Finding my twin

At the time of my bat mitzva, it was common for my peers to 'twin' with Soviet Jews who could not hold such celebrations. I shared mine with Moshe Raiz, the boy whose coats I tried on every summer.

twin feat 88 224 (photo credit: Courtesy)
twin feat 88 224
(photo credit: Courtesy)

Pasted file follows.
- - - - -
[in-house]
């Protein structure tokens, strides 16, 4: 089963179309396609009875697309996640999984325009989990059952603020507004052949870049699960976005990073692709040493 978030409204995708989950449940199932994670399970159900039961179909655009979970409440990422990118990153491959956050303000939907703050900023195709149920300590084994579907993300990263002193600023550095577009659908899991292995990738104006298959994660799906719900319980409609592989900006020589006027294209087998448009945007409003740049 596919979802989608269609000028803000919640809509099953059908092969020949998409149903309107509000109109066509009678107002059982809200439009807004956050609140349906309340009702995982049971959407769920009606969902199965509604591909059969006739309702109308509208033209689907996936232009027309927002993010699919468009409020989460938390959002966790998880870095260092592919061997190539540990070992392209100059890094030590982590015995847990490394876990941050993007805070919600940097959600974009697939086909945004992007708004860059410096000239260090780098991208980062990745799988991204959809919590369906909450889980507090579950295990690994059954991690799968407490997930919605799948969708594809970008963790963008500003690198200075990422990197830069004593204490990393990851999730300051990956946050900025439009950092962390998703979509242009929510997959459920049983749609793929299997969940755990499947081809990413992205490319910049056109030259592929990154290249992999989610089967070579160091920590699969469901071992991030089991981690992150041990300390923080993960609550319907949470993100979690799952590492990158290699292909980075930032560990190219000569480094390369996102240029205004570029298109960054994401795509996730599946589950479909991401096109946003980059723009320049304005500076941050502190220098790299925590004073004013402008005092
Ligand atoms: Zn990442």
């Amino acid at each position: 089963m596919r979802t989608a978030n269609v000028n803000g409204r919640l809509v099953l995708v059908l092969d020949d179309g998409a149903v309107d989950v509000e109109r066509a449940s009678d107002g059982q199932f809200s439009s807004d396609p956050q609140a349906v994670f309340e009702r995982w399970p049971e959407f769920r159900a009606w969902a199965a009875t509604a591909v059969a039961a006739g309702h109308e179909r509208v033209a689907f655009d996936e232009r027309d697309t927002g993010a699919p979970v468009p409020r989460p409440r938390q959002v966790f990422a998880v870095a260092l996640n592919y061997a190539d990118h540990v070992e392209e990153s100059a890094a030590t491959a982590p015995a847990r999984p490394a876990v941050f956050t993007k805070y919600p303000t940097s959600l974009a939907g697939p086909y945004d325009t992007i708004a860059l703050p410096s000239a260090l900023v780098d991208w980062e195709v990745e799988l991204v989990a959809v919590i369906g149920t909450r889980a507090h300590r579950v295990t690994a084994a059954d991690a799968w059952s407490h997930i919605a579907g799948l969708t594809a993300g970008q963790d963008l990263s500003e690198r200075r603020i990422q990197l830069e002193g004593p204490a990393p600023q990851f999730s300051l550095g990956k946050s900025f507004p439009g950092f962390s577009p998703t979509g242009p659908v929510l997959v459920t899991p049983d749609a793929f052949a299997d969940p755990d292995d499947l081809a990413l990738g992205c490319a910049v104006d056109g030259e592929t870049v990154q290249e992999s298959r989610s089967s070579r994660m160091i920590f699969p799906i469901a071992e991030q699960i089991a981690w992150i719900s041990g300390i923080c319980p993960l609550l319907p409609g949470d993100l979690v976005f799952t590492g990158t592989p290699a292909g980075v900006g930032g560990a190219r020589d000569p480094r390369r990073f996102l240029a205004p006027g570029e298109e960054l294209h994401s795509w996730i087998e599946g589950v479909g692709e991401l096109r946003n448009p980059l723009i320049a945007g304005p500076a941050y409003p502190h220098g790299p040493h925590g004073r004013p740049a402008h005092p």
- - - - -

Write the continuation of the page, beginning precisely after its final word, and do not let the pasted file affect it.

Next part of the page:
My grandfather had to keep notes about clandestine meetings hidden inside his ties, as the KGB followed him and my grandmother throughout the Soviet Union. I am still not sure how my grandparents managed to return to the US safely. In 1976, Rose and Seymour Katz traveled to the USSR to meet with refusenik families, to exchange information. Jews were being persecuted there and my grandparents made it their mission to help. They lived their lives by the precept kol yisrael arevim zeh la zeh. They met many people during their trip, but connected personally with one particular family, Vladimir and Carmela Raiz; Carmela was pregnant with her first son Moshe at the same time my mother was pregnant with me. My grandparents maintained a connection to the Raizes as their family grew; Shaul was born five years later, which happened to be one month before the birth of my younger sister, Aviva. My sister and I vividly remember being very young and trying on winter coats in August to send to this mysterious Raiz family in a far away place. I had no idea who these people were, but I knew they needed my help, and I learned from my grandparents' example that I was to help them. At the time of my bat mitzva, it was common for my peers to "twin" with Soviet Jews who could not hold such celebrations. Most of my friends shared the honor of their aliyot with people whose names they had never heard, but I shared mine with Moshe Raiz, the boy whose coats I tried on every summer. I finally met the Raizes in 1989, when Carmela and Moshe were granted a visa to travel to the US. I found the meeting disappointing, because I could not speak to my "twin." We had no common language: I didn't speak Russian, and he didn't speak English or Hebrew. Carmela was meant to travel with my grandparents, meeting public officials to advocate for her family's freedom. However, my grandfather had just suffered a major stroke and could no longer speak. The right side of his body was paralyzed. He could not join Carmela, nor could my grandmother, who was busy caring for him. Carmela went on the speaking tour alone, and worked tirelessly for her family's release. Her efforts seemed to be for naught, and the situation in the USSR was only worsening for Vladimir and Shaul. Carmela and Vladimir decided that if she were not to succeed, Carmela would leave Moshe behind, knowing that she and her husband would be arrested upon her return, leaving Shaul, who was seven years old at the time, essentially without parents. At least one member of their family could find his way to freedom in Israel. No matter how challenging her personal situation became, Carmela visited my grandfather in the hospital whenever she could. Because my grandfather could not speak, my parents had posted a sign-in sheet on the wall of his hospital room, so they could know who visited. Carmela's name appeared more often than almost any other. With the help of some Jewish friends in the US, Carmela was invited to the White House and the president promised to work for the freedom of her family. Shortly thereafter, someone in the Soviet government had become exasperated with all the resultant political pressure of Carmela's advocacy. The Raizes were granted an exit visa, and a famous Jewish philanthropist from Canada flew his private plane immediately to pick Vladimir and Shaul up and personally bring them to Israel. Vladimir called Carmela from Israel. "I'm in Jerusalem," he said. Upon hanging up the phone, she went to visit my grandfather and signed the sheet on the wall: "CARMELA RAIZ - I AM FREE." We visited with the Raizes briefly in 1992, less than a year after they first arrived in Israel. The visit was moving in that this family whose struggles we had known for so long was finally in Israel. However, despite my fluent Hebrew, I still could not communicate with Moshe. He had yet to learn enough Hebrew to converse. We exchanged a few words, but we were both 14 and awkward. Carmela spoke fairly good English, so it was relatively easy to talk to her, but my sister and I still could not connect with these children whose lives were inextricably intertwined with ours. As time passed, my grandparents became ill and both passed away. My family lost touch with the Raizes. Last summer, I traveled to Israel again. A few weeks before my trip, my father was reading a magazine and found an article about a man named Ze'ev Raiz. The article said Ze'ev was living in Jerusalem with his wife, Carmela. At my father's encouragement, I looked them up in the phone book. Sure enough, Carmela was listed. When I called, Carmela answered the phone and my heart jumped. I began, in Hebrew. "Carmela?" "Yes?" "This is Naomi Katz, the granddaughter of Seymour and Rose Katz." I thought she was going to dive through the phone. "Where are you?" I made a plan to visit them the next afternoon. When I arrived at their building, I couldn't find the correct door, had no reception on my cellphone and walked in circles asking people where entrance No. 12 was. One young man asked me who I was looking for. "The Raiz family." He turned as if to lead me somewhere. "Do you know them?" I asked. "I am their son." It was Moshe. I couldn't believe it. He showed me to his parents' place, and they treated me like a guest of honor. I felt honored to be in their presence. It was amazing to hear about all of the incredible things my grandparents had done for them. They told me that my grandparents were tzadikim. I tried to explain to them how much their family had influenced me. I told them about the twinning at my bat mitzva, and about trying on their winter coats. Moshe found a photograph of himself and Shaul wearing the coats as young boys. I was overwhelmed. I was reconnecting our families after more than 15 years, and finally was able to speak freely with Moshe, my "twin." And, it was all happening in Hebrew.